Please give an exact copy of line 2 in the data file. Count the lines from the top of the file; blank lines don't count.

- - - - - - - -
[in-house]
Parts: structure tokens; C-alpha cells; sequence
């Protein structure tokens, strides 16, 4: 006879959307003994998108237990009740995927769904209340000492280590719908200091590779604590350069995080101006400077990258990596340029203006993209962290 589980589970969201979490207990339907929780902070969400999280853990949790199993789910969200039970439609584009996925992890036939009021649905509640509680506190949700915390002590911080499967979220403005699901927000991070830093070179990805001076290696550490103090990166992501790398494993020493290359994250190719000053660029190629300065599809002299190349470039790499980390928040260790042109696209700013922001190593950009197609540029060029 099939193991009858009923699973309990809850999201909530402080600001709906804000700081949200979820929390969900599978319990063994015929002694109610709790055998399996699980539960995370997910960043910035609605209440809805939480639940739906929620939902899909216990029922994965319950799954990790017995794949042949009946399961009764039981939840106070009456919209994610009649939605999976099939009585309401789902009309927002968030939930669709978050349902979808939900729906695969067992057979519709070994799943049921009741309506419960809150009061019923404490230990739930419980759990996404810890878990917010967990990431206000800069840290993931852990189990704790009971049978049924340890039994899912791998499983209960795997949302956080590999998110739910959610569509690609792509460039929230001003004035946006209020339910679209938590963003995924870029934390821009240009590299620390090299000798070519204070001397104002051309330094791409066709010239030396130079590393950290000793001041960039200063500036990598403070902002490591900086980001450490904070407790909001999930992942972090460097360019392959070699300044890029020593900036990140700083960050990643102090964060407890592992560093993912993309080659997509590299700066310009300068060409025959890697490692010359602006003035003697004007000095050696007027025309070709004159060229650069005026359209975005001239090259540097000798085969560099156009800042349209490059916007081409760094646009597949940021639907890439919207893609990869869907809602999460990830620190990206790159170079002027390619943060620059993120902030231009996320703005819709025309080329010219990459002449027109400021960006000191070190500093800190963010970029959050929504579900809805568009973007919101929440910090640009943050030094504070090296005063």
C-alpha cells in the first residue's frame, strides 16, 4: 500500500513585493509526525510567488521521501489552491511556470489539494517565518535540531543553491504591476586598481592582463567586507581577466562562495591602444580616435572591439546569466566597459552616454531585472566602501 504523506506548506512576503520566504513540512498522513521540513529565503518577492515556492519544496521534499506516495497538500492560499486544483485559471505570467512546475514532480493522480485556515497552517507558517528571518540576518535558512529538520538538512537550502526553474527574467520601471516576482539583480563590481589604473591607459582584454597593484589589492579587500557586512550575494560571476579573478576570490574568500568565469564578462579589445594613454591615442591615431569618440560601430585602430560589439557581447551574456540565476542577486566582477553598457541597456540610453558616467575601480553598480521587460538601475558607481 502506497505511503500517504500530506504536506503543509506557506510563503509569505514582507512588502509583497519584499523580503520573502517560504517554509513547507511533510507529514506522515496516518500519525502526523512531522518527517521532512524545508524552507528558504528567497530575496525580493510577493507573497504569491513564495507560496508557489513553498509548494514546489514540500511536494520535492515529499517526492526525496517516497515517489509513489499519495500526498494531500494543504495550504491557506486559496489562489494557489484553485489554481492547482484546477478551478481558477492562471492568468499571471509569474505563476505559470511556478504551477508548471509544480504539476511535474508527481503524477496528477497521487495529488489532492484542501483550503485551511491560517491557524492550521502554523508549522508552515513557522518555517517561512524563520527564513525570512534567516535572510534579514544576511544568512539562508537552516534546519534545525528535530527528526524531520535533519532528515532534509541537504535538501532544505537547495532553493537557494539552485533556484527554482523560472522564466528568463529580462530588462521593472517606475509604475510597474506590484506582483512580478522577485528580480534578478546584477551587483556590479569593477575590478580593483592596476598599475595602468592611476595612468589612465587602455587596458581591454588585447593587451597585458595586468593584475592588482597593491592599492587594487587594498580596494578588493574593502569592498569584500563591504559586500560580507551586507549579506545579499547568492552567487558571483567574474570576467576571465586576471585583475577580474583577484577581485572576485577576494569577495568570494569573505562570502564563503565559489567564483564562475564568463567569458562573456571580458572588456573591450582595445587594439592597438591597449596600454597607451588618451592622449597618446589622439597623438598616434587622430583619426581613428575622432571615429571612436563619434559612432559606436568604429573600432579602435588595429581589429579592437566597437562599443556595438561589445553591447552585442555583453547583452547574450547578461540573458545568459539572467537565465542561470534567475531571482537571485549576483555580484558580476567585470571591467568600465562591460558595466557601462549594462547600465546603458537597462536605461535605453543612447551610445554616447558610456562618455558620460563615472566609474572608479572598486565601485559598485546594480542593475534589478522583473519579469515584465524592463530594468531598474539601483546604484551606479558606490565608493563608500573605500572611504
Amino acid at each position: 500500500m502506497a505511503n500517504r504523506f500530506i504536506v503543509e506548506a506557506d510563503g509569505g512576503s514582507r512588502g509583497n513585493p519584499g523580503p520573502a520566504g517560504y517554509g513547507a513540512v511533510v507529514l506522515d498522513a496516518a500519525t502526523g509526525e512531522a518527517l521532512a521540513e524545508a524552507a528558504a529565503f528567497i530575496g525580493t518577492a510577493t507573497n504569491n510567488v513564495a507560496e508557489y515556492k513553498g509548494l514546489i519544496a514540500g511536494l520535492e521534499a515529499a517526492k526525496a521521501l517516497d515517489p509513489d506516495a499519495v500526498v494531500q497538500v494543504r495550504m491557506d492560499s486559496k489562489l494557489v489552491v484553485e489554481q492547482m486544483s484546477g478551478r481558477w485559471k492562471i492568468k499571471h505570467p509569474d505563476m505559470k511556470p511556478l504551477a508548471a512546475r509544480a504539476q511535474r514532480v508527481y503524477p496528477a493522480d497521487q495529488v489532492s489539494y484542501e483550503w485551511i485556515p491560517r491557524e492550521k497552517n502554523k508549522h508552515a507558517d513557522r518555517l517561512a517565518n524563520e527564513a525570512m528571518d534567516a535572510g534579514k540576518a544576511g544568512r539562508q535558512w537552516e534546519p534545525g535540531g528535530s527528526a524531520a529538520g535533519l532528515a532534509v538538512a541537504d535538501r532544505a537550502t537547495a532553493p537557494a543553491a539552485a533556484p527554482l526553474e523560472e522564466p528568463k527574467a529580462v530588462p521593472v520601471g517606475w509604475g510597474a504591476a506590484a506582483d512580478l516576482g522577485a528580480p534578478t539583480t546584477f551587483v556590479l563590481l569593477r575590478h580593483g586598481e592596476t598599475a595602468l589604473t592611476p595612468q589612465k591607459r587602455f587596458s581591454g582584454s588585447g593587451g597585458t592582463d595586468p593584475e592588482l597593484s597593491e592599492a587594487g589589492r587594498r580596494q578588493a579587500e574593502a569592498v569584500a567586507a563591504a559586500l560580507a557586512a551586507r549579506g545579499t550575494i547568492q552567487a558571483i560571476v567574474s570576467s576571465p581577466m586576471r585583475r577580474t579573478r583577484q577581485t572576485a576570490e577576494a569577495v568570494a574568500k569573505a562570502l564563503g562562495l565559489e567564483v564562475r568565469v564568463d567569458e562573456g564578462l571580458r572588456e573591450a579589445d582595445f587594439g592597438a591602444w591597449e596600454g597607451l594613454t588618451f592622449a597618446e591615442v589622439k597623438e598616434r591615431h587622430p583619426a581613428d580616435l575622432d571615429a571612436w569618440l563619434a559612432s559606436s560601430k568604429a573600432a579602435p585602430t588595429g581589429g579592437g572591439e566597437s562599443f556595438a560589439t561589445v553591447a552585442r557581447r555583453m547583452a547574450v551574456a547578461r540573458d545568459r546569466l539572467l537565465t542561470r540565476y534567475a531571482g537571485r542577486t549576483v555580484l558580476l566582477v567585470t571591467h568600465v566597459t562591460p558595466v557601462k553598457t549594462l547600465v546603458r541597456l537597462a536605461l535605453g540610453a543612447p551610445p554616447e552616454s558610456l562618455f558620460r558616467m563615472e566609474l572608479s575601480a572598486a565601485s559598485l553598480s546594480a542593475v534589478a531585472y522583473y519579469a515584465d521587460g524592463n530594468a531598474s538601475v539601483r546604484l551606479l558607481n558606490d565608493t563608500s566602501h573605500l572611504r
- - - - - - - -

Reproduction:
Parts: structure tokens; C-alpha cells; sequence